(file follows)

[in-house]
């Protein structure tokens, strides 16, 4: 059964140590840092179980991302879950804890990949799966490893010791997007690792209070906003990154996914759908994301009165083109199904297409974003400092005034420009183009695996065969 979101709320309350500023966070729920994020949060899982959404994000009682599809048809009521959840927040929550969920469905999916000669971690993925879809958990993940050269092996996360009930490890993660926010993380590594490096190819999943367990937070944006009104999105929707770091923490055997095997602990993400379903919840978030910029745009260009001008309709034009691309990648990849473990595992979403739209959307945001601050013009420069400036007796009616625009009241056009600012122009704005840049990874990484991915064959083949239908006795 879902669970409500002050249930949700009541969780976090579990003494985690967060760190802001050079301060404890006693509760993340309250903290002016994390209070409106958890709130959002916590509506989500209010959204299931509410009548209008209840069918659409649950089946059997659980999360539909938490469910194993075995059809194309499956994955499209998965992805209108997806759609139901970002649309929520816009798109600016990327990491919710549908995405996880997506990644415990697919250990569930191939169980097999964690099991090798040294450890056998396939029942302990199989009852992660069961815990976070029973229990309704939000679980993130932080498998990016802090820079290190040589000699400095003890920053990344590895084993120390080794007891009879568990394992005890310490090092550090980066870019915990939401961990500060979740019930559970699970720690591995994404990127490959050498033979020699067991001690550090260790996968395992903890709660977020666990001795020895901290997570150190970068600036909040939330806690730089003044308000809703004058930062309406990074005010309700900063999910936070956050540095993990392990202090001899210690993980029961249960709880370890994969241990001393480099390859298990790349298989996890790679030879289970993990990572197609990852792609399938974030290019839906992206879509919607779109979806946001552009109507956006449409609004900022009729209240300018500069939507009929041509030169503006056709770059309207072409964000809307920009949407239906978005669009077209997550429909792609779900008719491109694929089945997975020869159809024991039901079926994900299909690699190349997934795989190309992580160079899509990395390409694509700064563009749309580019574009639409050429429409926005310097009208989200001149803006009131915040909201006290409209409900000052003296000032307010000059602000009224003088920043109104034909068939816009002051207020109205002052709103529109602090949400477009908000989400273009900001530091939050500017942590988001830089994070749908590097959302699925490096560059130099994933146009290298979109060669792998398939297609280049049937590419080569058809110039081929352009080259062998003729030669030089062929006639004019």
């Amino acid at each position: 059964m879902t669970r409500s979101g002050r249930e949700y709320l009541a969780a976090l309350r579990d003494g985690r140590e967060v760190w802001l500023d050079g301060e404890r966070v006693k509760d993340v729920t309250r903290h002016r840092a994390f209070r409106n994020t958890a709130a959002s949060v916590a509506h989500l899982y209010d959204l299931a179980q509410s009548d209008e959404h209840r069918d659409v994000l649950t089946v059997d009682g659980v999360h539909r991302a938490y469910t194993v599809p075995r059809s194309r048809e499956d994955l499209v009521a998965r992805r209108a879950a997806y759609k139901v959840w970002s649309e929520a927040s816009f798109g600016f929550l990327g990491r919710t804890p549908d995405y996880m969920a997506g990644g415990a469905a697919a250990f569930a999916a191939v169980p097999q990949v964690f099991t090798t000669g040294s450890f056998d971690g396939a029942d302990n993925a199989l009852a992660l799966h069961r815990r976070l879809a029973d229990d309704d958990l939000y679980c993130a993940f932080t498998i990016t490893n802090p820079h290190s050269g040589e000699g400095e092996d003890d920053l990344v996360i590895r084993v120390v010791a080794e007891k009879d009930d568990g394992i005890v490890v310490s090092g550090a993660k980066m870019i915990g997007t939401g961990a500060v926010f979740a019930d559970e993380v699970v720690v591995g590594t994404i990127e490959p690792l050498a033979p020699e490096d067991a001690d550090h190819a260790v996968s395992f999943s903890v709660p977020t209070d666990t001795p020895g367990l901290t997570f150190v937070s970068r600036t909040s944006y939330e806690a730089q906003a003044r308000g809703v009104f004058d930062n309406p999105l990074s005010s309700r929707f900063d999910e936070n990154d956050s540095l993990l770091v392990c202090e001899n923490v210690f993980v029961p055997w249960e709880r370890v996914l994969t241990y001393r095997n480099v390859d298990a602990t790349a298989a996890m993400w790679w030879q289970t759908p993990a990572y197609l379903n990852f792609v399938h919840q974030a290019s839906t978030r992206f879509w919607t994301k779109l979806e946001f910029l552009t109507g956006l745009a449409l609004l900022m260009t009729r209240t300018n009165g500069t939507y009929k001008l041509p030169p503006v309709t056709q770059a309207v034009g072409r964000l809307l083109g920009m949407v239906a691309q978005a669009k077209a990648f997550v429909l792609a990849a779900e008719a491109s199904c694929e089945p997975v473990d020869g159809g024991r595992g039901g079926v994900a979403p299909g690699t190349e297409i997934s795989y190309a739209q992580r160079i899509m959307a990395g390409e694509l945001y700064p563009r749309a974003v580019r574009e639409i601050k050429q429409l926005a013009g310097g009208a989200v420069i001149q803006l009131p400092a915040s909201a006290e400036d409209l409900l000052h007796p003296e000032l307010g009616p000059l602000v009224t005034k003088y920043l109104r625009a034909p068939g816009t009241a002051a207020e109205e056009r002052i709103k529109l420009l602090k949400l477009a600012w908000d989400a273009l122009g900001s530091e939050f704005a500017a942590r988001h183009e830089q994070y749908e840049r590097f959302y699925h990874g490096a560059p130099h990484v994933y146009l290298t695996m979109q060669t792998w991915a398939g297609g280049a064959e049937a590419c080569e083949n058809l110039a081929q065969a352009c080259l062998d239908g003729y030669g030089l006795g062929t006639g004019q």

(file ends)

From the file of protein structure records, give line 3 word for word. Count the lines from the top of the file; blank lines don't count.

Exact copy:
């Amino acid at each position: 059964m879902t669970r409500s979101g002050r249930e949700y709320l009541a969780a976090l309350r579990d003494g985690r140590e967060v760190w802001l500023d050079g301060e404890r966070v006693k509760d993340v729920t309250r903290h002016r840092a994390f209070r409106n994020t958890a709130a959002s949060v916590a509506h989500l899982y209010d959204l299931a179980q509410s009548d209008e959404h209840r069918d659409v994000l649950t089946v059997d009682g659980v999360h539909r991302a938490y469910t194993v599809p075995r059809s194309r048809e499956d994955l499209v009521a998965r992805r209108a879950a997806y759609k139901v959840w970002s649309e929520a927040s816009f798109g600016f929550l990327g990491r919710t804890p549908d995405y996880m969920a997506g990644g415990a469905a697919a250990f569930a999916a191939v169980p097999q990949v964690f099991t090798t000669g040294s450890f056998d971690g396939a029942d302990n993925a199989l009852a992660l799966h069961r815990r976070l879809a029973d229990d309704d958990l939000y679980c993130a993940f932080t498998i990016t490893n802090p820079h290190s050269g040589e000699g400095e092996d003890d920053l990344v996360i590895r084993v120390v010791a080794e007891k009879d009930d568990g394992i005890v490890v310490s090092g550090a993660k980066m870019i915990g997007t939401g961990a500060v926010f979740a019930d559970e993380v699970v720690v591995g590594t994404i990127e490959p690792l050498a033979p020699e490096d067991a001690d550090h190819a260790v996968s395992f999943s903890v709660p977020t209070d666990t001795p020895g367990l901290t997570f150190v937070s970068r600036t909040s944006y939330e806690a730089q906003a003044r308000g809703v009104f004058d930062n309406p999105l990074s005010s309700r929707f900063d999910e936070n990154d956050s540095l993990l770091v392990c202090e001899n923490v210690f993980v029961p055997w249960e709880r370890v996914l994969t241990y001393r095997n480099v390859d298990a602990t790349a298989a996890m993400w790679w030879q289970t759908p993990a990572y197609l379903n990852f792609v399938h919840q974030a290019s839906t978030r992206f879509w919607t994301k779109l979806e946001f910029l552009t109507g956006l745009a449409l609004l900022m260009t009729r209240t300018n009165g500069t939507y009929k001008l041509p030169p503006v309709t056709q770059a309207v034009g072409r964000l809307l083109g920009m949407v239906a691309q978005a669009k077209a990648f997550v429909l792609a990849a779900e008719a491109s199904c694929e089945p997975v473990d020869g159809g024991r595992g039901g079926v994900a979403p299909g690699t190349e297409i997934s795989y190309a739209q992580r160079i899509m959307a990395g390409e694509l945001y700064p563009r749309a974003v580019r574009e639409i601050k050429q429409l926005a013009g310097g009208a989200v420069i001149q803006l009131p400092a915040s909201a006290e400036d409209l409900l000052h007796p003296e000032l307010g009616p000059l602000v009224t005034k003088y920043l109104r625009a034909p068939g816009t009241a002051a207020e109205e056009r002052i709103k529109l420009l602090k949400l477009a600012w908000d989400a273009l122009g900001s530091e939050f704005a500017a942590r988001h183009e830089q994070y749908e840049r590097f959302y699925h990874g490096a560059p130099h990484v994933y146009l290298t695996m979109q060669t792998w991915a398939g297609g280049a064959e049937a590419c080569e083949n058809l110039a081929q065969a352009c080259l062998d239908g003729y030669g030089l006795g062929t006639g004019q």